Porter’s Five Force Analysis – LinkedIn Essay
Porter’s Five Force Analysis – LinkedIn
LinkedIn has a lot of competition from the new entrants in the industry, like BranchOut, which provides recruitement services through Facebook, and Monster, which is again a new recruitment service website. But all these are just entering the industry and will not be able to shake the 300+ million strong company like LinkedIn easily. Yes there is a threat, but not something which cannot be sustained by LinkedIn.
Threat of Substitute Products – Moderate
Facebook and Twitter also provide recruitment services, but not a concentrated one such as LinkedIn. But professionals in LinkedIn do refer these sites to know more about their company and to keep in contact. But this is not something to panic for LinkedIn, as the first choice of professionals is still LinkedIn when it comes to recruiting.
Bargaining Power of Customers – Low
LinkedIn’s customers are mainly individuals, enterprises and professional organizations, and thus, are not concentrated. This would mean that their customers bargaining power is low. There is a possibility that users might switch to the competitor’s site, but since LinkedIn is providing very good service in terms of recruitments and professional connections, the chances of that taking place is less. Hence, it can be said the bargaining power of customers is low.
Bargaining Power of Suppliers – Low
The position of LinkedIn, when it comes to suppliers, is very strong, with no followers, it has international presence in providing services to attract different segment of professionals looking for online services. With the purchase of suppliers like mspoke in 2010 for $0.6 million and SlideShare in 2012 for $119 million (Mashable, 2012), they have strengthen their position in terms of suppliers for the market. So the bargaining power of suppliers can be termed low.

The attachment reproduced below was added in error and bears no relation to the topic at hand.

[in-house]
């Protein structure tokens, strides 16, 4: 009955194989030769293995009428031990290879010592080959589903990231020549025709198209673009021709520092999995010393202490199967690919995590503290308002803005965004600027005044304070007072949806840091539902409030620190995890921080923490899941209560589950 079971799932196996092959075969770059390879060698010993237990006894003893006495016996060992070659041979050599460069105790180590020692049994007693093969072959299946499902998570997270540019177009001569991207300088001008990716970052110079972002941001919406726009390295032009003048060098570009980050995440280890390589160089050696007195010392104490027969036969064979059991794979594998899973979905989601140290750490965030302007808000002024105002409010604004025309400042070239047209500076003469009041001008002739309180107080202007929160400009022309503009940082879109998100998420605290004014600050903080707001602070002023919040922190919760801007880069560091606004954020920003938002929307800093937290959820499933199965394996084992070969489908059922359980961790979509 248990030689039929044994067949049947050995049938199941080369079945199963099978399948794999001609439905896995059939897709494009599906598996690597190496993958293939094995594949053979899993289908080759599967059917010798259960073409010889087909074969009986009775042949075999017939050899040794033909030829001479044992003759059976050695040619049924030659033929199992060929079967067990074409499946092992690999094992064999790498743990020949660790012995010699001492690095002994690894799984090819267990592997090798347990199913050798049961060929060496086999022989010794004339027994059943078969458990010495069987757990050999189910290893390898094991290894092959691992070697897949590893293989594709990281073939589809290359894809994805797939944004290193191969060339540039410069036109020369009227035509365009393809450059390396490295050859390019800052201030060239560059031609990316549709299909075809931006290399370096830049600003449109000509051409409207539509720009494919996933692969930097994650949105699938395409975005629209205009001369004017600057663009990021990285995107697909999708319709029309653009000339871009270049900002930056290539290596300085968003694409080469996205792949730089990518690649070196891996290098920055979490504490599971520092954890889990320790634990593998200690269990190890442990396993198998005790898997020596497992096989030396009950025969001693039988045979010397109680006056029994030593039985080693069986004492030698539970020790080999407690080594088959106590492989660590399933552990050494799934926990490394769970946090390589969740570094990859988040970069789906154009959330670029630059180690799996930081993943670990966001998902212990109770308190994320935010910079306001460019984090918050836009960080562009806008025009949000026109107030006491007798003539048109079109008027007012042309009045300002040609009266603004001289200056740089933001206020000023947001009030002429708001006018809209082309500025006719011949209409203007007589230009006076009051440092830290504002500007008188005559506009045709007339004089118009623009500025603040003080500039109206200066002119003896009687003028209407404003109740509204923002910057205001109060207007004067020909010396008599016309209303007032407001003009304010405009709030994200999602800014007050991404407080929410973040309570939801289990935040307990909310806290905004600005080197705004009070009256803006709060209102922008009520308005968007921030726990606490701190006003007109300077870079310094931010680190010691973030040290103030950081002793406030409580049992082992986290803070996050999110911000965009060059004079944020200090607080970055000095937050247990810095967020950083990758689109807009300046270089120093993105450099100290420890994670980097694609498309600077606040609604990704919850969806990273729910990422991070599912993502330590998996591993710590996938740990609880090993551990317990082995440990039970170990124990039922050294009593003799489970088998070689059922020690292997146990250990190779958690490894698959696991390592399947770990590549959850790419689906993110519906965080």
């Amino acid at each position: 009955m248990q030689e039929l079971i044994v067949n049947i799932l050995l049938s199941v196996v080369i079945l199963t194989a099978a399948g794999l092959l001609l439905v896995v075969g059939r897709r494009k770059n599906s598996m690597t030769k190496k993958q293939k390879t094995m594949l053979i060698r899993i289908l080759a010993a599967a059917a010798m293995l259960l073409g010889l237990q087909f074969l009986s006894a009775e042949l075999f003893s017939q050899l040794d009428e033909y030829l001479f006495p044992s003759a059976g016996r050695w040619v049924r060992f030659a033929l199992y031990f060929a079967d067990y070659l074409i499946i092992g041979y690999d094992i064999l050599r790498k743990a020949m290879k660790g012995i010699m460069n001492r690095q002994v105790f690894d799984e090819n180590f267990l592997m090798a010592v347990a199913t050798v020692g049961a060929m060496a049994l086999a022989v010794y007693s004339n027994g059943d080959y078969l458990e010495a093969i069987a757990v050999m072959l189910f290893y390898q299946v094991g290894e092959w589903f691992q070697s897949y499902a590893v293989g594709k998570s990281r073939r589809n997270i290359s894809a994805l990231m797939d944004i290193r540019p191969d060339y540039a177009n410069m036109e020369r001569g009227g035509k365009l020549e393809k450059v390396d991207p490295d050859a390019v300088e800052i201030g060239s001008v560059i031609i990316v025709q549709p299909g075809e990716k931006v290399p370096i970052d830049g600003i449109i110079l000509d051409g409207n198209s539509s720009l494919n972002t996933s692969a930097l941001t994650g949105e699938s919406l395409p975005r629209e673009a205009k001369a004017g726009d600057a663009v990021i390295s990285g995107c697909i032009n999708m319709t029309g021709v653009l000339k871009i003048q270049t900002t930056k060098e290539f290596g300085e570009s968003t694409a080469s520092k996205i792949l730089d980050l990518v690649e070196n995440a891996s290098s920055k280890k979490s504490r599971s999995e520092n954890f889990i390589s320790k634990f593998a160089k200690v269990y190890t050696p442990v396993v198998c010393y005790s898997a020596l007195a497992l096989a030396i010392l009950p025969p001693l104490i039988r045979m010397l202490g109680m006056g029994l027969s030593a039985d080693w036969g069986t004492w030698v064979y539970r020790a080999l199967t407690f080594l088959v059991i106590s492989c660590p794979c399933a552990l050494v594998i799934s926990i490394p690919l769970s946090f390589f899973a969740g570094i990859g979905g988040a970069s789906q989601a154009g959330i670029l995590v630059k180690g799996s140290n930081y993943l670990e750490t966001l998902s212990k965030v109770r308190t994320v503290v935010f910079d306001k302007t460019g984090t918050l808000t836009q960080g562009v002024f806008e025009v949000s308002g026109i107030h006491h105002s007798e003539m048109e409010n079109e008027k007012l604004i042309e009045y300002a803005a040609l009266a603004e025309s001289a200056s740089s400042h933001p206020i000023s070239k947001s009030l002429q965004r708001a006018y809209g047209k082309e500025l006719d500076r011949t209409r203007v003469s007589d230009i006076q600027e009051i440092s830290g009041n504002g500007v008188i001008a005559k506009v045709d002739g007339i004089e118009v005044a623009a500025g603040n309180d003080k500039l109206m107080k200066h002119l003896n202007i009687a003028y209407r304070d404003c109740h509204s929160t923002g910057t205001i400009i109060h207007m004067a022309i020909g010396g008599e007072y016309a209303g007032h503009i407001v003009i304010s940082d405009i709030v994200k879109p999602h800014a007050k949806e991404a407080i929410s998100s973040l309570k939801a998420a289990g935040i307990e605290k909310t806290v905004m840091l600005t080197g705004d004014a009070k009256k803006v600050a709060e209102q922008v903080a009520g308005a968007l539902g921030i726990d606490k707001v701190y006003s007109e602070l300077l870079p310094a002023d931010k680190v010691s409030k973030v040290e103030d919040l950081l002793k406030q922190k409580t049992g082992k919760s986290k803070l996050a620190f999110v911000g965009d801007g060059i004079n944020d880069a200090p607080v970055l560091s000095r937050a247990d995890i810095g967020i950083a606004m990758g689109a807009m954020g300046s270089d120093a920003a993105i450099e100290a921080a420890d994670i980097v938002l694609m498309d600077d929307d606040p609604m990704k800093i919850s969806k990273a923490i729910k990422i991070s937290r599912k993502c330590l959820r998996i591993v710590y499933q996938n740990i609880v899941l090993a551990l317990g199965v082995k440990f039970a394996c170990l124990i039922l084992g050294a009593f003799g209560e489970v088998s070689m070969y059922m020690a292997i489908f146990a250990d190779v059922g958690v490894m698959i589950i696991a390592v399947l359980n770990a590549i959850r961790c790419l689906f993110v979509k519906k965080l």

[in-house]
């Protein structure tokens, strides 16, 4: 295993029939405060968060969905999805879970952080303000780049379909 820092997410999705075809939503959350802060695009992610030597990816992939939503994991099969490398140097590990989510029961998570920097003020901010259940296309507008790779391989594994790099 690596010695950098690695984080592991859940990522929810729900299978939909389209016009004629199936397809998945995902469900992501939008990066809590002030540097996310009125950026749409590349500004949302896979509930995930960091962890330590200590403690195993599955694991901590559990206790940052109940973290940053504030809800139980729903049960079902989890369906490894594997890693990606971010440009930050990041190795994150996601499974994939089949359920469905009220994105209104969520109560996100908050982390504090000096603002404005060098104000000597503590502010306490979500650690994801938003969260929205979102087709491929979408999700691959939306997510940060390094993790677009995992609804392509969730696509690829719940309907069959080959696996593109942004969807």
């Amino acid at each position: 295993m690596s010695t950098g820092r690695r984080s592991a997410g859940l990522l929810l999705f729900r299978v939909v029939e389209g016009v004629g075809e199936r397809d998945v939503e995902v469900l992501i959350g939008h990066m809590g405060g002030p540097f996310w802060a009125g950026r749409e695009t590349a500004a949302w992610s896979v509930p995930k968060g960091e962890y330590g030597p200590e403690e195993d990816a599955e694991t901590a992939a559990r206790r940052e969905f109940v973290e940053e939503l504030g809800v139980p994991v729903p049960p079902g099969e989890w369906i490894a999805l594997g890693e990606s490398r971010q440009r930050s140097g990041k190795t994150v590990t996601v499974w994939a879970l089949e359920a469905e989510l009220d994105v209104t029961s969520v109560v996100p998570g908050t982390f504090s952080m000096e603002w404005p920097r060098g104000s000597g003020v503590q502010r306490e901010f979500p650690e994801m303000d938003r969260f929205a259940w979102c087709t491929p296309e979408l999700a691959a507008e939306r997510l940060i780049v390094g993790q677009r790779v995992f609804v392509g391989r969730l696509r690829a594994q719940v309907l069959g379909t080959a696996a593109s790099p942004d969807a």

Competitive Rivalry within Industry – Moderate
LinkedIn has a moderate competition in the market, with Viadeo and Xing coming in the scene. These two social networking sites offer the same kind of professional platforms to the user, but have not captured the global industry to the extent that LinkedIn has. But, nevertheless, these are the upcoming sites, and there are plans of internationalizing their sites to reach out to various parts of the globe. Once it is done, there might stiff competition for LinkedIn. But as of now, with LinkedIn leading from upfront, the competitive rivalry within the industry is moderate.